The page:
Cutting the IT Gordian knot

For years, Congress has complied with presidential requests to increase the federal information technology budget—sometimes by double-digit amounts. After all, technology, like health care, is a politically safe budget item to increase. It improves the quality of life.

The result is a $45 billion IT budget—tens of billions of dollars more when classified intelligence IT spending is included, according to some industry groups. Still, chief information officers and IT program managers say that amount is not enough given agency's complex missions and the fact that some IT areas, such as security, suffer from gross underfunding.

But now Mark Forman, associate director of information technology and e-government at the Office of Management and Budget, wants agencies to make a business case for the funding they want by explaining, in short, how they are spending their current IT dollars.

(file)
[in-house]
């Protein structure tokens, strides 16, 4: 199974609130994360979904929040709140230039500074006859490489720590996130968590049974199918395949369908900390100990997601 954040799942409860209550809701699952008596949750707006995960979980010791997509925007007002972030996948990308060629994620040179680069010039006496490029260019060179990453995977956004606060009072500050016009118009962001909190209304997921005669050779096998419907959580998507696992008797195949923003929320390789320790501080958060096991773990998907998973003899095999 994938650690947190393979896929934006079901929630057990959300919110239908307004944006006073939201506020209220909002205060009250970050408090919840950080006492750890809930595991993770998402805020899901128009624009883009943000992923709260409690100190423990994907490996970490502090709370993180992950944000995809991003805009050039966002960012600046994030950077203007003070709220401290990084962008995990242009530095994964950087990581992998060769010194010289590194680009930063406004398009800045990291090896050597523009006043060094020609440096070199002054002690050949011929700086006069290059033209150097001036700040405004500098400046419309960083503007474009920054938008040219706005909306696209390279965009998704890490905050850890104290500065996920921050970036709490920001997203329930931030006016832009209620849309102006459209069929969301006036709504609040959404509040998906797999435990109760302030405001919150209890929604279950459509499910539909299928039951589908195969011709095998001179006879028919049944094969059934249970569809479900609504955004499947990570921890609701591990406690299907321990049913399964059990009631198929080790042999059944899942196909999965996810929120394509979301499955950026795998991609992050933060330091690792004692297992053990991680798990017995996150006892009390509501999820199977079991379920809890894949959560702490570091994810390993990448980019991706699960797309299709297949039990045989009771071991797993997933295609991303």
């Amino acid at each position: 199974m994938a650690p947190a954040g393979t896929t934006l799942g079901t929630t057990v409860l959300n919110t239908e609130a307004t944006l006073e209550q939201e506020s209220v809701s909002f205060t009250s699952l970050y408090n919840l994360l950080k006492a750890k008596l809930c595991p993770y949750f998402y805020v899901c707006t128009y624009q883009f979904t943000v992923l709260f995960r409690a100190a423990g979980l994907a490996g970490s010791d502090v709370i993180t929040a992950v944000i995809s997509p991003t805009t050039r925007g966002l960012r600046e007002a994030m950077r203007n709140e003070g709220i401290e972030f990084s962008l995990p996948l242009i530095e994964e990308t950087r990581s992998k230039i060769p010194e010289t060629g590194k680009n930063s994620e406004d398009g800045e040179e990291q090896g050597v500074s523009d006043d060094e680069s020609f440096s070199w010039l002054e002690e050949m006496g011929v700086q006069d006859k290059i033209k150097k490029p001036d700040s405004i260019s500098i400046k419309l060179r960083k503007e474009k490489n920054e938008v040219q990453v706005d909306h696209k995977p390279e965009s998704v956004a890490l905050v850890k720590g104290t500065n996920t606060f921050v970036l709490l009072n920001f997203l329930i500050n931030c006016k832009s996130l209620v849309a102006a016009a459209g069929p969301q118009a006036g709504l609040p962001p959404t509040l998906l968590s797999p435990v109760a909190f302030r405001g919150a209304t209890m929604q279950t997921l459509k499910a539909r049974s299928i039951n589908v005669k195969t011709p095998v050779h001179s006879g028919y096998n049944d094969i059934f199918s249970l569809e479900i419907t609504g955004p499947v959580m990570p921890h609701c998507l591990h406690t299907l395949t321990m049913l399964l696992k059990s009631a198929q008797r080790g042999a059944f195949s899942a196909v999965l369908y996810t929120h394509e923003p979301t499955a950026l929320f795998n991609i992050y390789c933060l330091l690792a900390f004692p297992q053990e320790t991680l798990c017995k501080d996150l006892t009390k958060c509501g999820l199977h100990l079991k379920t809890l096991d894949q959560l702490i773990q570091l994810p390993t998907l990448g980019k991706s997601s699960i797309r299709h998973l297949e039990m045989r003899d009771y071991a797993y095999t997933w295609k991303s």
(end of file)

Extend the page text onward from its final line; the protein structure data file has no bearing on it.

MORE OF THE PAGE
It won't be easy. No one can pinpoint what level of IT spending is appropriate, as federal IT experts point out. To begin answering the question, some federal CIOs suggest deciding what an agency's overall objective is and then forming an IT budget that supports that goal. If the objective is grandiose, the IT budget may have to be grandiose as well.

Like most other government spending, eliminating duplication and combining purchases under an enterprisewide architecture surely would save money. But much of the IT infrastructure needs long-overdue upgrades, especially information security. Can enough savings be found to pay for such systems? We must wait to see what magic agencies and OMB can conjure.

One thing is certain: The Bush administration and Congress will want agencies to tell them what taxpayers are getting for the $45 billion-plus that is spent on IT. The pressure is on, and it will only increase. As we have seen with previous battles over big-ticket items such as national defense and health care, it will not be an easy one to resolve.

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